The BUSINESS CASE for being a GREAT EMPLOYER - the How To Guide Part Five

Does your company have appraisals, those once-a-year events when you set aside an hour and sit down to discuss an employee’s performance against the set of objectives written down 12 months ago, followed by a stab at objectives for the coming year?  Are they seen as productive, or as interruptions to the busy working week? Maybe they fill everyone with dread? Or boredom?
The trend today is for continuous performance reviews – regular weekly or monthly meetings designed to give time for manager and team member to openly discuss opportunities, issues, and ideas.  
Done regularly, reviews can nip problems in the bud before they become problems. There’s no need for complex forms or documents – all that’s needed is a simple record that both parties understand and sign-up to.
The annual year-end appraisal still has an important place, but its purpose changes to become a summary of the year’s regular reviews. Because you have been talking all year, there should be no surprises. If you use a grading system, your employee should know their grade before you give it to them. That leaves more time to concentrate on what you will be doing next year, and the new skills and behaviours you need to continue to grow and develop your business.

Regular reviews have a number of benefits:

1. Agreeing and delivering the right objectives
Firstly, regular reviews help keep you on track. As a manager, it makes it much easier to know what works and what doesn’t work.  Knowing an individual’s strengths and weaknesses in detail means that you can design better quality objectives that reflect the individual’s and the team’s evolving capabilities, allowing you to flex responsibilities to meet the business’s objectives.
You will also know when goals need to change so that you stop wasting time on projects that aren’t delivering what’s right for the customer and the team.  
2. Doing the right things
Miscommunication happens all too easily at work and in life - ‘I thought you were doing that’, ‘That’s not what I was expecting’ etc. Regular reviews make it easier to ensure everyone understands what they need to do by when, and the tools and skills they need. By talking regularly, everyone can be more confident that they are delivering the right things at the right time, have the right tools for the job, and are growing and developing. And more engaged and focused on delivering great work for your customers and for the business.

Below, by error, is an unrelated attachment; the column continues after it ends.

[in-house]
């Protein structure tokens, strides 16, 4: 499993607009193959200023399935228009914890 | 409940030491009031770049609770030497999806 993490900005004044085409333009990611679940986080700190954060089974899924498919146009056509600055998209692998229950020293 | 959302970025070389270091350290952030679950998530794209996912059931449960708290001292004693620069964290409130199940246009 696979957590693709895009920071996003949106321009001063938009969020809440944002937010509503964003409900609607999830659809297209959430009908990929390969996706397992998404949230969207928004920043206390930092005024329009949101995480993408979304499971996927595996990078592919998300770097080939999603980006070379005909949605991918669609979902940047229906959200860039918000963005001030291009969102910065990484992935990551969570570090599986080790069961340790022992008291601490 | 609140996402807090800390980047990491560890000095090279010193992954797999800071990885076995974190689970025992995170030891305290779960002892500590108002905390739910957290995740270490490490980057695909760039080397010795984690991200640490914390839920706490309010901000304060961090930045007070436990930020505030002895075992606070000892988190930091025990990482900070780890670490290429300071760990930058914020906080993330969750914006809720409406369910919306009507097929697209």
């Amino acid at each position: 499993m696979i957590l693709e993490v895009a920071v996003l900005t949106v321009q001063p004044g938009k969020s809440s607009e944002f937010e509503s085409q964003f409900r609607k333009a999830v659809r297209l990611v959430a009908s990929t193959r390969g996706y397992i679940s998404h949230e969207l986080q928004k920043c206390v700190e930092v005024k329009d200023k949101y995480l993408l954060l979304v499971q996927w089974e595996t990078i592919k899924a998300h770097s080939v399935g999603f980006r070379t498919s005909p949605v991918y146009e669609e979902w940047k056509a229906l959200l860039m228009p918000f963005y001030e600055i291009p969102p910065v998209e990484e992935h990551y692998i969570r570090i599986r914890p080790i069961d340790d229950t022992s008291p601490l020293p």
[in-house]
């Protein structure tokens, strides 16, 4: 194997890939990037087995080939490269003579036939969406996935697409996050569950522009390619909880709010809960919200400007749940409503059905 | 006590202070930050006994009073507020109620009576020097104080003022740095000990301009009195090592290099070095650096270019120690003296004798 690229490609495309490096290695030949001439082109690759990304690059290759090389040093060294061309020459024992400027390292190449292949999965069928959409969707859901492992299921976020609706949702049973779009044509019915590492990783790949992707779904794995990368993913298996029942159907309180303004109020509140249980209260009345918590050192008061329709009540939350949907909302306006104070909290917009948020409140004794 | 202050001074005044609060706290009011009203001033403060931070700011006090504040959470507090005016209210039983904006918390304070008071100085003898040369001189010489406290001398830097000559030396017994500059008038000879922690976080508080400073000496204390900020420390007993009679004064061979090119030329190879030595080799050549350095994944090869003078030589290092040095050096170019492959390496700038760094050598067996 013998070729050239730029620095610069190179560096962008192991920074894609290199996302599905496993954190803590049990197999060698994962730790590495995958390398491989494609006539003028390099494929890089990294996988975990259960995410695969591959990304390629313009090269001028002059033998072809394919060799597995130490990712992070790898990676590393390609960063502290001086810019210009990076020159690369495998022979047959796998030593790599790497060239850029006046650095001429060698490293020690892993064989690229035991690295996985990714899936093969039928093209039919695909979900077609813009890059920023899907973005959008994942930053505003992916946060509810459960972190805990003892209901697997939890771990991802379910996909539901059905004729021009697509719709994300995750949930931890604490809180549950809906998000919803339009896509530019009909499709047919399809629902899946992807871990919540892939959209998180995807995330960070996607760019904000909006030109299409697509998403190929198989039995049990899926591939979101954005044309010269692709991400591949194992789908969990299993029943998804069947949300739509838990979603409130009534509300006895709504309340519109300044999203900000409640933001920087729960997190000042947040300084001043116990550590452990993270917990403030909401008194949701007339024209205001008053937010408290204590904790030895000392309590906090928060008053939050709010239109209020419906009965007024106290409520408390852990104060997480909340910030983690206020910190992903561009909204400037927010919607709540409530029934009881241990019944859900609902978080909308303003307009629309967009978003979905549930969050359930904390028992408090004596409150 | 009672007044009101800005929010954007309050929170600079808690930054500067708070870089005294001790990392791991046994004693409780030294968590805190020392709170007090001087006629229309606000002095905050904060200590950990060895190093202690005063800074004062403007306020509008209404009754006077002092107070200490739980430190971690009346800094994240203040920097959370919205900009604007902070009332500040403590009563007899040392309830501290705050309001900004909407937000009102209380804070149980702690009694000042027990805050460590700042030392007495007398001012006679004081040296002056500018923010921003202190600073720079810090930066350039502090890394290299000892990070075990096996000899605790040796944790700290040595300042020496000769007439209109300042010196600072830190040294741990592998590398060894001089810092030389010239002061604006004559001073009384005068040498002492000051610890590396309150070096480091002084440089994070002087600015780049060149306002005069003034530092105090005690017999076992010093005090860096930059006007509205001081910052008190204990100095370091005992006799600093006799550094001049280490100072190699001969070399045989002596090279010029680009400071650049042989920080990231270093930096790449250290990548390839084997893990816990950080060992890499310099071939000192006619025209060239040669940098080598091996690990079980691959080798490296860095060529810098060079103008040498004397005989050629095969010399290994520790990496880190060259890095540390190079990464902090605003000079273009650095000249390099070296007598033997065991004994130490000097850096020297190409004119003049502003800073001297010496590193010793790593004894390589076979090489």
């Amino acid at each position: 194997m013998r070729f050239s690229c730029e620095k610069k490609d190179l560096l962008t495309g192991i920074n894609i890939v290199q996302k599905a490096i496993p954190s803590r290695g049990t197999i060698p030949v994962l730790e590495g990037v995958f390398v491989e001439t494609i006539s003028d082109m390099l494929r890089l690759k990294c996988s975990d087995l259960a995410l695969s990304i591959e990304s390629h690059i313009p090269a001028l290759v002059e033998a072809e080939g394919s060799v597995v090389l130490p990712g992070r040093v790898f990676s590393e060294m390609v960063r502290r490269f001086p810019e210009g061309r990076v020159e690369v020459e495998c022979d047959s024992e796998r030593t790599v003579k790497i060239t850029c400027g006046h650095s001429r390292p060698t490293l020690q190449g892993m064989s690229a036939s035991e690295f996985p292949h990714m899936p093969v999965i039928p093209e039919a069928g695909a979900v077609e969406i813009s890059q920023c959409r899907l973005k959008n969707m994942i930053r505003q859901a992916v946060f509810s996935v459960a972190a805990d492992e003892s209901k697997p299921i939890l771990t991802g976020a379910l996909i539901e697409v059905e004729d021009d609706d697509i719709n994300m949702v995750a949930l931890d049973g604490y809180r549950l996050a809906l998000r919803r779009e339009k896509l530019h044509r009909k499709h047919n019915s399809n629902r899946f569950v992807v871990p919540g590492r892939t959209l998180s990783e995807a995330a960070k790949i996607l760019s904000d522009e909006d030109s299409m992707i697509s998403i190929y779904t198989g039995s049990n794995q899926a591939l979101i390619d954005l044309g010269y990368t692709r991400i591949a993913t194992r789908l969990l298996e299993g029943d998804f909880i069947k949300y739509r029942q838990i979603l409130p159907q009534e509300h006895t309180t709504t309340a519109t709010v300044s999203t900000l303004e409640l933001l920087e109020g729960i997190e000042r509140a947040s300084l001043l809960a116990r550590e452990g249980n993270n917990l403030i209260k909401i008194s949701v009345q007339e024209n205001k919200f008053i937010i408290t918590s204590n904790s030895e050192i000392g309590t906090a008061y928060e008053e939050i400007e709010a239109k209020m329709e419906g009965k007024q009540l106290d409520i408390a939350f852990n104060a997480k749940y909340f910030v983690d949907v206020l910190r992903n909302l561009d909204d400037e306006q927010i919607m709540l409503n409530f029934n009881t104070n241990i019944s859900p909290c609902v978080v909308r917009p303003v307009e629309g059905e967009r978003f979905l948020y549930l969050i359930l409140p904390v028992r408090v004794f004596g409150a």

3. Nipping problems in the bud
Performance problems don’t happen overnight, and the majority that we get involved in here at Gazella happen because of a lack of communication – often because managers don’t like those difficult conversations or a straightforward fear of getting into a Tribunal.
Talking regularly means you get a chance to identify and solve potential problems as they arise and nip performance issues in the bud, avoiding the damaging errors that, best case, cause problems for the team and worst case, are brought to your attention by your customer.
4. Keep everyone engaged 
Being a great employer is key to attracting and retaining the best staff these days. Talking to your team about what’s going well and what isn’t shows that you’re interested in them and their success, not just in them as a body that produces work for you. 
5. Take pressure off year-end performance reviews
As we have already said, end-of-year reviews can be positive or intimidating/awkward/timewasting (delete as appropriate).  Regular meetings mean you and your employees know what to expect when it comes to their appraisal.  They also give you the opportunity to praise good behaviour often, keeping employees engaged.
A word of warning here. Reviews completed once a year tend to evaluate performance based on the most recent work, or the very good or bad (usually the latter) outcomes during the period.  Regular updates help you to evaluate an employee’s performance more accurately over the course of the whole year. 
6. Becoming a better manager
Working more closely with employees to help them achieve their goals helps your managers to develop and grow too.  They find out more about what makes their team members tick; what their problems and aspirations are, and whether they are right for your business long-term. Managers should never be afraid to ask team members how they can be a better leader and should never be afraid to challenge the wrong behaviours or performance. In our experience, failing to talk is one of the biggest blockers to progress in business today.